I actually think it's a bit of a myth that we know ourselves better than anyone else. I think it's hard to write about yourself for precisely that reason...90% of people are deeply invested in not seeing themselves clearly, certainly not as objectively as they see others. The idea of writing with myself as a main character sounds incredibly hard to me for that me, there is this level of "normalcy" that doesn't allow me to see myself the way that others do. I would have to interview people who know me to even come close to getting it right. And that's the key, right? Creating real people out of our characters...people that others can believe really exist. I think that's tougher when you're just writing a fantasy. It's harder for your readers to relate.

But yeah, most people's lives aren't as exciting as a fictional characters! :) That's one of the main reasons we read and write fiction. :)

Interesting post...


Charles O'Keefe said...

Hi JC and Tasha :) thanks for the comments. I try to put up posts other people will like. Well as I said being objective is tough when a character is based on you but that's one of great things editors do :-) I'm sure most people have a blind spot for themselves, we make excuses sometimes and like to think we're always right when of course we're not. For me I've always wondered about the choices I've made and how my life could have turned out differently. So writing myself as a vampire was a very fun way of exploring that :-) I also agree about interviews, they are lots of fun and interesting. In hoping for a bunch when my book comes out, thanks again! =)

LM Preston said...

Sometimes that has to be the first story you write. Then with editing, an eagle eye and getting it out of your system, you open yourself up to writing even better stories.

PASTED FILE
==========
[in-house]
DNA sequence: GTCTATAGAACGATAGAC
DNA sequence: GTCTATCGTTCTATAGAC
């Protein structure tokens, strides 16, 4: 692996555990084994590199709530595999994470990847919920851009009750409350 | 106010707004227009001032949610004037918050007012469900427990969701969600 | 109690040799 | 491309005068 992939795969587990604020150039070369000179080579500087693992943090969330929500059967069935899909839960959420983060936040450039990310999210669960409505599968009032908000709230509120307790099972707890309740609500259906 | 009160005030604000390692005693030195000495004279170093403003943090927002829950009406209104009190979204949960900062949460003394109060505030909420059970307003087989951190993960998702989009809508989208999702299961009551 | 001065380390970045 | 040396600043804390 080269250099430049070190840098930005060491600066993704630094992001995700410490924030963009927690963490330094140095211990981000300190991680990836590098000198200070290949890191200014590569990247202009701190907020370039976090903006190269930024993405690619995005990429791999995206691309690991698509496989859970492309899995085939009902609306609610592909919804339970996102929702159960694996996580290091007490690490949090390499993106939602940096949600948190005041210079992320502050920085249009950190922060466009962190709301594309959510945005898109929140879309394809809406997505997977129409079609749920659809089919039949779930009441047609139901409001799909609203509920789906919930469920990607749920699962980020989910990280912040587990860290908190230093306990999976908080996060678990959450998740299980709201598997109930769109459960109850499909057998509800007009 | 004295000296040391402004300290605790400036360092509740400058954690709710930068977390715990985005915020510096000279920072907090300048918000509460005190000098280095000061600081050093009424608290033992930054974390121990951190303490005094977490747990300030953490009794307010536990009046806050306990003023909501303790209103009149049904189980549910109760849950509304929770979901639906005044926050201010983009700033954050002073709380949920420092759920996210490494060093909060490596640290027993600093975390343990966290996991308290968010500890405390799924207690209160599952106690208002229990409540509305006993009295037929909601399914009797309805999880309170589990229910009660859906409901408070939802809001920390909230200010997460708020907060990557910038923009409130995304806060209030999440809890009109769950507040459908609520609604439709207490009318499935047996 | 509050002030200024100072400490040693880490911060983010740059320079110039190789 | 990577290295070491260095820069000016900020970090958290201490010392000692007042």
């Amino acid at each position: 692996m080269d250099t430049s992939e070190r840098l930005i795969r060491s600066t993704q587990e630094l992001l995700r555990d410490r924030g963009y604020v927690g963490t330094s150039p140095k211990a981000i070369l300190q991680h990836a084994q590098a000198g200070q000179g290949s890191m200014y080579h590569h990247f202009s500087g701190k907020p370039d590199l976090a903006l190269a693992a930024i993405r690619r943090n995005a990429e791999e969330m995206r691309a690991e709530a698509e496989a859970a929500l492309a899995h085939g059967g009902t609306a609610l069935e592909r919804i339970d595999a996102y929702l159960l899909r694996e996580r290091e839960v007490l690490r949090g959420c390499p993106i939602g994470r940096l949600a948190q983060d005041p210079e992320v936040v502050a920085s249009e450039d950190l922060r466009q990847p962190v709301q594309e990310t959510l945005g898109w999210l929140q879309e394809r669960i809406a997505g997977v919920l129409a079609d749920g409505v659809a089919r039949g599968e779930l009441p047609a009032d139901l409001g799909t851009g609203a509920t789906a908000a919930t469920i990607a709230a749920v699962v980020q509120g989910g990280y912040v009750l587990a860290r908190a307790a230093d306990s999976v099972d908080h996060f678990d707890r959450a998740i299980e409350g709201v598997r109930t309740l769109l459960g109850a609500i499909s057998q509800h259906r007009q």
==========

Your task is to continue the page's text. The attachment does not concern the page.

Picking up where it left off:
Penumbra Publishing said...

Hi all, you are certainly right in different respects ... writing about yourself can be extremely difficult, especially if it gets too personal. When that happens, your objectivity as a writer just flies right out the window.

One of the things that makes good writing good is the author's honesty. When it comes through, a story becomes gripping and real. But when you write about yourself, you may have a tendency to be too protective, and that can get in the way of writing a story with the clarity of objective honesty.

On the other hand, imagining yourself in your characters' shoes is one of the best ways to 'get in the trenches' and extract genuine feeling from the characters' experiences.

Good writing ain't easy. Great writing is a heck of a lot of fun.

Keep it real! And thanks for a great (and honest) post, Charles.


Jo Schaffer said...

Good point. Mixing in what we know is important-- but we shouldn't be limited by it-- our imagination and characters should have input too. (=

Charles O'Keefe said...

You're welcome Pat :) I'm glad you enjoyed it. I'd love to be known as a great writer someday but for now I'm happy with writing a good story that many people will hopefully enjoy and those people who know me will get the extra fun of seeing where Joseph ends and I begin ;)

Walter Knight said...

I find that readers assume that the main characters in books are derived from the author's personality. I hate it when readers (and neighbors) try to psychoanalyze me by looking at flaws in characters I write about.

Really, I'm not that messed up. Flawed characters are more interesting to read about. It's just a coincidence my main character is a compulsive gambler, drunk, and unethical. It's not me! It's someone else.